When to Start and How to Treat Metastatic Carcinoid

Richard R.P. Warner M.D.
Medical Director of The Carcinoid Cancer Foundation

Professor of Medicine
Mount Sinai School of Medicine, New York, NY

Updated 2009

Carcinoids are generally slow growing but they do vary from case to case, and some are more aggressive.  The biological behavior of each tumor to a considerable degree determines the vigor of the treatment.  It has been established in general that small tumors respond better to treatment than do big tumors.  Therefore, it is undesirable to delay treatment while waiting for symptoms or for positive imaging evidence of progressing growth of known tumor(s).  In other words, when known metastases are present even before symptoms are present, with any sign of progressing tumor growth,including rising levels of chemical tumor products (neuroendocrine markers) early treatment is usually the best treatment in the long run. The treatment for small tumors in an individual without symptoms need not necessarily be harsh.  The treatment can be customized in each case.  It is not a matter of  “one treatment fits all cases.”

Current evidence indicates that sequential multiple modality treatment most effectively produces significantly prolonged survival.

The choice of treatment in any given case depends on many factors of both clinical and laboratory nature:

  • Presence or absence of carcinoid syndrome.
  • Age and general condition of patient.
  • Histologic patterns and grade of the tumor (typical vs. atypical).
  • Ki-67(MIB-1) as a labeling Index indicating rate of cell proliferation.
  • Immunohistolochemical staining of tumor cells for various   markers.Neuroendocrine (NET) markers of blood levels of chromogranin A, serotonin, tryptophan, ANH, neuron specific enolase, substance P, pancreatic polypeptide, calcitonin, neurokinin A, pancreastatin and urine 24 hour 5-HIAA.Number, size, and location of tumors present.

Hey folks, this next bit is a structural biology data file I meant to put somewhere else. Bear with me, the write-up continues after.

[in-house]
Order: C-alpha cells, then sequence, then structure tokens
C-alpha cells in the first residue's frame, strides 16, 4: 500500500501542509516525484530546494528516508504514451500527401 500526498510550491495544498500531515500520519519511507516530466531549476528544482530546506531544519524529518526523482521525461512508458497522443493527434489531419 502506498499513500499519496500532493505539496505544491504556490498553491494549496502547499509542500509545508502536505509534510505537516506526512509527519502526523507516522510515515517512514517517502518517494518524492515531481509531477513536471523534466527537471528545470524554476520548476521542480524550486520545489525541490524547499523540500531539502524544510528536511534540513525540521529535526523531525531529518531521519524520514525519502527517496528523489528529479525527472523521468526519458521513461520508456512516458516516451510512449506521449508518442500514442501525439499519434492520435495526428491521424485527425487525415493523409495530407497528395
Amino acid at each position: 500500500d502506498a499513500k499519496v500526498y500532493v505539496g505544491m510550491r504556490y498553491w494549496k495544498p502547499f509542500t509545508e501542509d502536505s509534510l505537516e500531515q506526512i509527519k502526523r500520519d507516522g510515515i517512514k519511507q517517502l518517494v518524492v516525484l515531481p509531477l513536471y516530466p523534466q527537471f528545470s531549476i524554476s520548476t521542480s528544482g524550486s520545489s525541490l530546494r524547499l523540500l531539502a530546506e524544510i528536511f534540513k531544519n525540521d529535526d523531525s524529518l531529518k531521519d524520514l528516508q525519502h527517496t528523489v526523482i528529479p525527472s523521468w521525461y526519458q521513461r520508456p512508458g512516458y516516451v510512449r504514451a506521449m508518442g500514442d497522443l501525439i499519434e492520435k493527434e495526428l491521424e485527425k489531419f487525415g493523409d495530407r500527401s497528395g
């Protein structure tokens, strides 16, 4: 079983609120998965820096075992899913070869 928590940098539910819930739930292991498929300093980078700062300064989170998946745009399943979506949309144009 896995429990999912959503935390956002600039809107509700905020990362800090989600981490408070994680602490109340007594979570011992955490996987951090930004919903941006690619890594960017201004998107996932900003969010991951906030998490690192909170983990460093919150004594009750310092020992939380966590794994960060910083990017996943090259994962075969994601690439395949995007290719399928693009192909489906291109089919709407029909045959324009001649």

• Octreoscan® demonstration of positive or negative SST2 receptors.

A wide variety of treatment modalities exists and includes:

  • Somatostatin Analogs/Octreotide (Sandostatin, Lanreotide) (which inhibits angioneogenesis as well as having other cytostatic effects along with blocking symptoms of carcinoid syndrome)
  • Surgical excision, radiofrequency ablation (RFA) and cryoablation of unresectable tumors.Internal hepatic radiotherapy with Yttrium 90. (TheraSpheres, SirSpheres)
  • Hepatic artery chemo, embolus or chemo embolus injection
  • Combination treatment with octreotide and alpha-interferon
  • Systemic chemotherapy (including 5FU, streptozocin, adriamycin, cisplatin, DTIC, VP16-etopocide and other drugs currently under trial
  • Systemic treatment with the radiolabelled somatostatin analogue (90)Y-DOTA(0),Tyr(3)]octreotide and the newer radiolabelled somatostatin analogue (177) Lu-DOTA), Tyr(3)]octreotate. (177) Lu-octreotate therapy, very promising but currently only available in Europe).
  • Liver transplant (only in very special selected cases)
  • External radiotherapy limited to special instances of bone, brain, or mediastinal metastases
  • Nutritional support: high protein low fat diet including low dose niacin, omega 3 fatty acids, and multi vitamin-mineral supplements.  In patients with carcinoid syndrome avoidance of foods that provoke/increase symptoms.(Dietary guidelines need to be tailored to each case. For more details read lecture “Nutritional Guidelines”).
  • Anti-diarrheal medications
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